Part 5: Circuit Constraint, TSP and LNS

We ask you not to publish your solutions on a public repository. The instructors interested to get the source-code of the solutions can contact us.

Theoretical questions

Circuit Constraint

The circuit constraint enforces an hamiltonian circuit on a successor array. On the next example the successor array is [2,4,1,5,3,0]


All the successors must be different. But enforcing the allDifferent constraint is not enough. We must also guarantee it forms a proper circuit (without sub-tours). This can be done efficiently and incrementally by keeping track of the sub-chains appearing during the search. The data-structure for the sub-chains should be a reversible. Our instance variables used to keep track of the sub-chains are:

IntVar [] x;
ReversibleInt [] dest;
ReversibleInt [] orig;
ReversibleInt [] lengthToDest;
  • dest[i] is the furthest node we can reach from node i following the instantiated edges.
  • orig[i] is the furthest node we can reach from node i following instantiated edges in reverse direction.
  • lengthToDest[i] is the number of instantiated edges on the path from node i to dest[i].

Consider the following example with instantiated edges colored in grey.


Before the addition of the green link we have

dest = [2,1,2,5,5,5];
orig = [0,1,0,4,4,4];
lengthToDest = [1,0,0,1,2,0];

After the addition of the green link we have

dest = [2,1,2,2,2,2];
orig = [4,1,4,4,4,4];
lengthToDest = [1,0,0,3,4,2];

In your implementation you must update the reversible integers to reflect the change after the addition of every new edge. You can use the CPIntVar.whenBind(…) method for that.

The filtering in itself consists in preventing to close a sub-tour that would have a length less than n (the number of nodes). Since node 4 has a length to destination (node 2) of 4 (<6), the destination node 2 can not have 4 as successor and the red link is deleted. This filtering was introduced in [TSP1998] for solving the TSP with CP.


Check that your implementation passes the tests

[TSP1998]Pesant, G., Gendreau, M., Potvin, J. Y., & Rousseau, J. M. (1998). An exact constraint logic programming algorithm for the traveling salesman problem with time windows. Transportation Science, 32(1), 12-29.

Custom search for TSP

Modify to implement a custom search strategy. A skeleton is the following one:

DFSearch dfs = makeDfs(cp,
                succi -> succi.getSize() > 1, // filter
                succi -> succi.getSize(), // variable selector
                succi -> {
                    int v = succi.getMin(); // value selector (TODO)
                    return branch(() -> equal(succi,v),
                            () -> notEqual(succi,v));
  • The unbound variable selected is one with smallest domain (first-fail).
  • It is then assigned the minimum value in the domain.

This value selection strategy is not well suited for the TSP (and VRP). The one you design should be more similar to the decision you would make manually in a greedy fashion. For instance you can select as a successor for succi the closest city in the domain.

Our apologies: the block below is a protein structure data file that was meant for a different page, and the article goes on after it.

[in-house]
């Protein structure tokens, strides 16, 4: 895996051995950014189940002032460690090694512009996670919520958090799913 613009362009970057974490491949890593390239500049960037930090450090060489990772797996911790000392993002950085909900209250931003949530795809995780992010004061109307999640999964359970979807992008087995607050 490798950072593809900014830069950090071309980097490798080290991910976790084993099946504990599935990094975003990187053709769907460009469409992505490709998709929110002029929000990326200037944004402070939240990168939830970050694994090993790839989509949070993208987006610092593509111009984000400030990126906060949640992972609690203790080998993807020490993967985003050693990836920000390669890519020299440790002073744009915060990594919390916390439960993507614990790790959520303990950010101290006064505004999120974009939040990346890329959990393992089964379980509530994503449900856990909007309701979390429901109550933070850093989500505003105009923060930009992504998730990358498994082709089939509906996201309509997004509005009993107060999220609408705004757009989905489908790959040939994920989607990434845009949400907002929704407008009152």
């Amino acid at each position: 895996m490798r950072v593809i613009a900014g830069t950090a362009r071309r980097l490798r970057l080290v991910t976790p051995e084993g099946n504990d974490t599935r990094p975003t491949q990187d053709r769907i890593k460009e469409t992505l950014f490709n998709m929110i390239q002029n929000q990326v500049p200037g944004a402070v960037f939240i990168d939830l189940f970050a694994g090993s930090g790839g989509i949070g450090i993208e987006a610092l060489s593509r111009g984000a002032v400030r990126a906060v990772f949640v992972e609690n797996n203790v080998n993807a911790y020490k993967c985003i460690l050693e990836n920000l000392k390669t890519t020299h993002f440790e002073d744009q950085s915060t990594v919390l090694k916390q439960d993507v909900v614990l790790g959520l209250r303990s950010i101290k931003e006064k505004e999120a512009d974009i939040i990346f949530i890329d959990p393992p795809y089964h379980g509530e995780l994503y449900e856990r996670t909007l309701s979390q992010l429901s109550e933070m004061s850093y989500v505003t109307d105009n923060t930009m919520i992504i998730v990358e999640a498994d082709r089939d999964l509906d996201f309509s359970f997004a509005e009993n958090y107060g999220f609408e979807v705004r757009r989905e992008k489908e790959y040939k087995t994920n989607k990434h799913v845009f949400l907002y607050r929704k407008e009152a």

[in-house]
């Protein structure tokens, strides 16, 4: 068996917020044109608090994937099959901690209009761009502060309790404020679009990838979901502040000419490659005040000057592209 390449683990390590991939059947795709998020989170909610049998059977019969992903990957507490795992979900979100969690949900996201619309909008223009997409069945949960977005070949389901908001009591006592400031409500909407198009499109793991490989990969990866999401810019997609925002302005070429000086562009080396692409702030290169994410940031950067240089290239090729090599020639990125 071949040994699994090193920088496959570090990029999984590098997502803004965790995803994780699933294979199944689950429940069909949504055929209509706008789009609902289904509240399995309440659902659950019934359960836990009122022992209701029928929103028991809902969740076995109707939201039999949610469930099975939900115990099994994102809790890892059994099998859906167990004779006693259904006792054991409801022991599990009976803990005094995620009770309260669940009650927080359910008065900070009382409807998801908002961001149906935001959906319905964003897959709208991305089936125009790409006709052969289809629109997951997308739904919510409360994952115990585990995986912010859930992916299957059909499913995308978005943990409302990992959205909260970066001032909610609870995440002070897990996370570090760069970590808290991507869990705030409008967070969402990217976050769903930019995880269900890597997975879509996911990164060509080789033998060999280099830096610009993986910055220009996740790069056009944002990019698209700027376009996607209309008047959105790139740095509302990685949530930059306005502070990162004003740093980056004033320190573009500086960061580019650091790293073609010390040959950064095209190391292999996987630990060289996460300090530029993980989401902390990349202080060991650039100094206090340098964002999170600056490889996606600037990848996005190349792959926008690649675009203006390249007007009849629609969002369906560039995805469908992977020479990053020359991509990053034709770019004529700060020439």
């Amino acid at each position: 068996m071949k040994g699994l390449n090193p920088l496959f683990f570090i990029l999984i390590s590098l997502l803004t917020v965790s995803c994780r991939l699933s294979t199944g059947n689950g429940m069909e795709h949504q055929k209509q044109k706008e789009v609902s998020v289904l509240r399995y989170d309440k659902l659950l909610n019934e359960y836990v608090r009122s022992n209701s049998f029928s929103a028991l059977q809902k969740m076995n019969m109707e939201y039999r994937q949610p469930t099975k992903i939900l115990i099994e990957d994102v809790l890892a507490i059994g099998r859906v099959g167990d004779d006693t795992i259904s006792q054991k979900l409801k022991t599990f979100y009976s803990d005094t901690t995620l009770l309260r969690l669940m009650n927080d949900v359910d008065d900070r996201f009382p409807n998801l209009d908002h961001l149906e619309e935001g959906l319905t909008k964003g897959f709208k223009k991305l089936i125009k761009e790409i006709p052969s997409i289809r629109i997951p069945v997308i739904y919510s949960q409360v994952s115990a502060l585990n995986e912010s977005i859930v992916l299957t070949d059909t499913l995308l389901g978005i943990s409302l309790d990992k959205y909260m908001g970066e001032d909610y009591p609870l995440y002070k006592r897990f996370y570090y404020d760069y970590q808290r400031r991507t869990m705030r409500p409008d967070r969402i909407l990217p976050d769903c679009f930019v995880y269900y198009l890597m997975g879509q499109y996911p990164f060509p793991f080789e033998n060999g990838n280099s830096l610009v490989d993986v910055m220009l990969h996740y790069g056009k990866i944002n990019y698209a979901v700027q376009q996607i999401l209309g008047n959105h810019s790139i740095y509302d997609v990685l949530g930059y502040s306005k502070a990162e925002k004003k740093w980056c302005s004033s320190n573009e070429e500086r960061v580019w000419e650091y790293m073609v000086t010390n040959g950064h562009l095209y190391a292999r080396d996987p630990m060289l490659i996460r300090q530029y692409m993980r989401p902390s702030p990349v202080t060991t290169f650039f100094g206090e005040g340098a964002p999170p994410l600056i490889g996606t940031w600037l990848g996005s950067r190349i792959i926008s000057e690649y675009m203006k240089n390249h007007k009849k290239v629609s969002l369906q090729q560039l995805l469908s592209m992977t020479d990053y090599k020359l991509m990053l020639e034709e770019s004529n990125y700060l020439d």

Hint: Since there is no iterator on the domain of a variable, you can iterate from the minimum value to the maximum one using a for loop and check if it is in the domain with the contains method.

You can also implement a min-regret variable selection strategy. It selects the variable with the largest different between the closest successor city and the second closest one. The idea is that it is critical to decide the successor for this city first because otherwise you will regret it the most.

Observe the first solution obtained and its objective value ? Is it better than the naive first fail ? Also observe the time and number of backtracks necessary for proving optimality. By how much did you reduce the computation time ?

LNS applied to TSP

Modify further to implement a LNS search. Use the larger 17x17 distance matrix for this exercise.

What you should do:

  • Record the assignment of the current best solution. Hint: use the onSolution call-back on the DFSearch object.
  • Implement a restart strategy fixing randomly ‘10%’ of the variables to their value in the current best solution.
  • Each restart has a failure limit of 100 backtracks.

An example of LNS search is given in You can simply copy/paste/modify this implementation for the TSP.

  • Does it converge faster to good solutions than the standard DFS ? Use the larger instance with 25 facilities.
  • What is the impact of the percentage of variables relaxed (experiment with 5, 10 and 20%) ?
  • What is the impact of the failure limit (experiment with 50, 100 and 1000)?
  • Which parameter setting work best? How would you choose it?
  • Imagine a different relaxation specific for this problem. Try to relax with higher probability the decision variables that have the strongest impact on the objective (the relaxed variables should still be somehow randomized). You can for instance compute for each facility $i$: $sum_j d[x[i]][x[j]]*w[i][j]$ and base your decision to relax or not a facilities on those values.

From TSP to VRP

Create a new file further working with the exact same distance matrix as the TSP but assuming that there are now k vehicles (make it a parameter and experiment with k=3 ). The depot is the city at index 0, every other cities must be visited exactly once by any of the k vehicles.

  • variant1: minimize the total distance travelled by the three vehicles
  • variant2 (more advanced): minimize the longest distance travelled by the three vehicles (in order to be fair among the vehicle drivers)

You can also use LNS to speed-up the search.